opinion | The scariest part of the debt ceiling impasse: Washington is not afraid


Last week I was told by a prominent economist, the CEO of a major bank, and two Democratic congressmen not to worry about going over the debt limit. Congress always ends up raising the debt limit, they said when I asked each of them about it during the World Economic Forum in Davos, Switzerland — even if it’s a bumpy road to get there.

So why am I not reassured?

In part, it’s because I remember hearing people say that house prices would only ever go up, or that Donald Trump would never become president. But it’s also because the argument for complacency underestimates the distance between the parties.

Republicans in Washington believe Democrats will say to the end they will never negotiate a debt ceiling until they reach a deal — just as President Barack Obama agreed to spending cuts in 2011 in exchange for raising the ceiling last time the parties had this kind of fallout on the issue.

Democrats believe Obama has set a dangerous precedent and want to set a new one: You don’t negotiate with hostage-takers.

In their view, Congress has a responsibility to pass a “clean” increase in the debt ceiling without associated spending cuts. Also, they don’t see the point in negotiating with this particular crew of hostage-takers, who are unlikely to agree on what they want among themselves. Some Republicans want major changes to programs for seniors, which are driving rising national debt, while others would be willing to settle for a commission to look at budget reforms. It is questionable whether a house can support every plan with a narrow majority.

Even the left-most Republicans in the House of Representatives find the requirement to vote for an autonomous debt ceiling increase absurd. Some Democrats are also calling for negotiations. Raising the debt limit was often linked to other policies, and each of the last two Democratic presidents voted against increases while in the Senate.

While Republicans believe they can use debt-limit legislation to win political concessions from Democrats, Democrats believe they can use it to gain political gains. White House Chief of Staff Ron Klain reportedly told a top congressional Democrat that the fight could lead to what the Post called “significant political benefits” for his party.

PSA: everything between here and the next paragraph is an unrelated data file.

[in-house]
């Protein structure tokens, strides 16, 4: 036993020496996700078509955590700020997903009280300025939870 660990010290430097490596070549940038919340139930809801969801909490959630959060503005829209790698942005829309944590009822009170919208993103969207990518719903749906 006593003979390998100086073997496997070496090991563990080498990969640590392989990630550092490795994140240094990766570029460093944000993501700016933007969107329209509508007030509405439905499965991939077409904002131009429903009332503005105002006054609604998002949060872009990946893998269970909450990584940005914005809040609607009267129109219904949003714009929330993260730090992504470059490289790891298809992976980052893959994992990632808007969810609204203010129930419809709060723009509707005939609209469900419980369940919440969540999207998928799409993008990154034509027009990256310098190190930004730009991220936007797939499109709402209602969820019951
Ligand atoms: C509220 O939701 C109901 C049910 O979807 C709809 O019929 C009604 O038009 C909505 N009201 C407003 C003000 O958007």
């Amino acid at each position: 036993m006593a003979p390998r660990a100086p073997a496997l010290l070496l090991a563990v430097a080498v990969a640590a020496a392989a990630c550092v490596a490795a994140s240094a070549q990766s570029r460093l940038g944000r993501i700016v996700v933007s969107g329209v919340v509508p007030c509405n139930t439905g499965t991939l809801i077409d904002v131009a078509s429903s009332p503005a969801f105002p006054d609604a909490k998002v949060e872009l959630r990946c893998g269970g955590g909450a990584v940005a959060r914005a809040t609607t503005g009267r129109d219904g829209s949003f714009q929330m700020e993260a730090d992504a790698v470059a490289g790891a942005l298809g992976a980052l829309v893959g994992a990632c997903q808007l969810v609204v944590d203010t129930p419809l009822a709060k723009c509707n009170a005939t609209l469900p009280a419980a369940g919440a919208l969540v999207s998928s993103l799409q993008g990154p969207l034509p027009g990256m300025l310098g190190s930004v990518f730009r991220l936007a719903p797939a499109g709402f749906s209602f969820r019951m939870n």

The Democrats’ strategy demands that Republicans get nothing, not even anything to save their face, in exchange for raising the debt ceiling, and assumes voters will blame Republicans for any woes the hostage economy suffers .

On the contrary, the Republican strategy assumes that the Democrats, as the party in power and the party more likely to support government spending, have a stronger political incentive to raise the cap.

Both sides cannot be right. You will slowly learn who is wrong. Each side will dismiss any strong rhetoric from the other as a bluff. She will see any sign of imminent default, and any sign that default will lead to economic disaster, as evidence that her strategy is about to work.

In the past, stock markets have prompted Congress to act. During the 2008 financial crisis, Congress initially rejected a bailout. Markets collapsed and Congress passed one. Today, however, the markets seem to believe in a deal. This trust could prove self-defeating. We may actually need to breach the debt ceiling and default to scare the markets.

Not many congressmen dispute that the debt limit should be raised: no one has a plan to bring the deficit to zero immediately, and no such plan would be plausible.

But each party wants it elevated on its own terms. They don’t agree on budget priorities. Or the morality of using the debt limit as a means of debt containment. Or what a realistic negotiation result would be. Or what the political consequences of exceeding the limit would be.

Despite all of this, the current dominant theory is that our political class will manage to come very close to defaulting without actually running into one. Unhappy is the country that needs so much happiness.


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